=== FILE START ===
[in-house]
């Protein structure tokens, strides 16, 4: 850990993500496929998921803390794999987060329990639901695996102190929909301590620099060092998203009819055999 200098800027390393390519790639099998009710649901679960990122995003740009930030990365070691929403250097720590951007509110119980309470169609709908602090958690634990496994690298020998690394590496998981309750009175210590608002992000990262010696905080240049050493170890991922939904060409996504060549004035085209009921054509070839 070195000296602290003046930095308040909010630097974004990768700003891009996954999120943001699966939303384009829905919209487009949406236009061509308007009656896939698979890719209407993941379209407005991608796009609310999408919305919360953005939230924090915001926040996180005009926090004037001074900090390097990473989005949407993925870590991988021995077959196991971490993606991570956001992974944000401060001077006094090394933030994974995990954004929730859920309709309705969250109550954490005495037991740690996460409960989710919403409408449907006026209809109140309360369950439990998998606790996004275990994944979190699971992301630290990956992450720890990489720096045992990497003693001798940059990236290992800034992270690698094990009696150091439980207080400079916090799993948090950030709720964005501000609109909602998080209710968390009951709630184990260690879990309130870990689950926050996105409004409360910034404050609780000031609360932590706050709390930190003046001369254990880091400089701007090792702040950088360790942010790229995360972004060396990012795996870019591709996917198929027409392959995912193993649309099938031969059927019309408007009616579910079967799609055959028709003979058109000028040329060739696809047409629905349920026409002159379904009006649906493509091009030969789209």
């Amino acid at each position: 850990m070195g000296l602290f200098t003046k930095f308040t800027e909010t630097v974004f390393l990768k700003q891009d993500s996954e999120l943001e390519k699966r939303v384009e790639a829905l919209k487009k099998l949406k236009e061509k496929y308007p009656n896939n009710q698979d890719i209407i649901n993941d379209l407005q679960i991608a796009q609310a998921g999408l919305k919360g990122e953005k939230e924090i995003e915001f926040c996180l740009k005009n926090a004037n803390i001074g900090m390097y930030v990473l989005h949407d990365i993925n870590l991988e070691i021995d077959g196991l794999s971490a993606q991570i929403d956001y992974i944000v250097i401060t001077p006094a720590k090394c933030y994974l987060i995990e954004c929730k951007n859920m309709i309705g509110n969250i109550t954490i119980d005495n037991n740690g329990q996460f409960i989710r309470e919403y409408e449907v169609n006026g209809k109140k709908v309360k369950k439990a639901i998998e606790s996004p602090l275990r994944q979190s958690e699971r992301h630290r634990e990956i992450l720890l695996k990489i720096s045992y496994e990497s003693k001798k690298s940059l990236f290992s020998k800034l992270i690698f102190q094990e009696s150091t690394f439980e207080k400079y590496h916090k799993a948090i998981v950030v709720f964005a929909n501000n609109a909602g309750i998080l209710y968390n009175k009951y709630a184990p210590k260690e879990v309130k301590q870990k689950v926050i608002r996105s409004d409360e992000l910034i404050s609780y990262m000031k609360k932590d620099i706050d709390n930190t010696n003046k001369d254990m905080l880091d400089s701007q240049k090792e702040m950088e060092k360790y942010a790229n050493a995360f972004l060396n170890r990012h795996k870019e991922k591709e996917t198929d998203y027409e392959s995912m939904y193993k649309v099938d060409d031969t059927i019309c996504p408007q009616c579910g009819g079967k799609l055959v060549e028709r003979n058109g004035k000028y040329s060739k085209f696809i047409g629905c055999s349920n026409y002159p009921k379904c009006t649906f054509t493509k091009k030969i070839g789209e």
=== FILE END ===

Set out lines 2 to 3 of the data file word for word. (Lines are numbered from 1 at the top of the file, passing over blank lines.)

């Protein structure tokens, strides 16, 4: 850990993500496929998921803390794999987060329990639901695996102190929909301590620099060092998203009819055999 200098800027390393390519790639099998009710649901679960990122995003740009930030990365070691929403250097720590951007509110119980309470169609709908602090958690634990496994690298020998690394590496998981309750009175210590608002992000990262010696905080240049050493170890991922939904060409996504060549004035085209009921054509070839 070195000296602290003046930095308040909010630097974004990768700003891009996954999120943001699966939303384009829905919209487009949406236009061509308007009656896939698979890719209407993941379209407005991608796009609310999408919305919360953005939230924090915001926040996180005009926090004037001074900090390097990473989005949407993925870590991988021995077959196991971490993606991570956001992974944000401060001077006094090394933030994974995990954004929730859920309709309705969250109550954490005495037991740690996460409960989710919403409408449907006026209809109140309360369950439990998998606790996004275990994944979190699971992301630290990956992450720890990489720096045992990497003693001798940059990236290992800034992270690698094990009696150091439980207080400079916090799993948090950030709720964005501000609109909602998080209710968390009951709630184990260690879990309130870990689950926050996105409004409360910034404050609780000031609360932590706050709390930190003046001369254990880091400089701007090792702040950088360790942010790229995360972004060396990012795996870019591709996917198929027409392959995912193993649309099938031969059927019309408007009616579910079967799609055959028709003979058109000028040329060739696809047409629905349920026409002159379904009006649906493509091009030969789209």
């Amino acid at each position: 850990m070195g000296l602290f200098t003046k930095f308040t800027e909010t630097v974004f390393l990768k700003q891009d993500s996954e999120l943001e390519k699966r939303v384009e790639a829905l919209k487009k099998l949406k236009e061509k496929y308007p009656n896939n009710q698979d890719i209407i649901n993941d379209l407005q679960i991608a796009q609310a998921g999408l919305k919360g990122e953005k939230e924090i995003e915001f926040c996180l740009k005009n926090a004037n803390i001074g900090m390097y930030v990473l989005h949407d990365i993925n870590l991988e070691i021995d077959g196991l794999s971490a993606q991570i929403d956001y992974i944000v250097i401060t001077p006094a720590k090394c933030y994974l987060i995990e954004c929730k951007n859920m309709i309705g509110n969250i109550t954490i119980d005495n037991n740690g329990q996460f409960i989710r309470e919403y409408e449907v169609n006026g209809k109140k709908v309360k369950k439990a639901i998998e606790s996004p602090l275990r994944q979190s958690e699971r992301h630290r634990e990956i992450l720890l695996k990489i720096s045992y496994e990497s003693k001798k690298s940059l990236f290992s020998k800034l992270i690698f102190q094990e009696s150091t690394f439980e207080k400079y590496h916090k799993a948090i998981v950030v709720f964005a929909n501000n609109a909602g309750i998080l209710y968390n009175k009951y709630a184990p210590k260690e879990v309130k301590q870990k689950v926050i608002r996105s409004d409360e992000l910034i404050s609780y990262m000031k609360k932590d620099i706050d709390n930190t010696n003046k001369d254990m905080l880091d400089s701007q240049k090792e702040m950088e060092k360790y942010a790229n050493a995360f972004l060396n170890r990012h795996k870019e991922k591709e996917t198929d998203y027409e392959s995912m939904y193993k649309v099938d060409d031969t059927i019309c996504p408007q009616c579910g009819g079967k799609l055959v060549e028709r003979n058109g004035k000028y040329s060739k085209f696809i047409g629905c055999s349920n026409y002159p009921k379904c009006t649906f054509t493509k091009k030969i070839g789209e």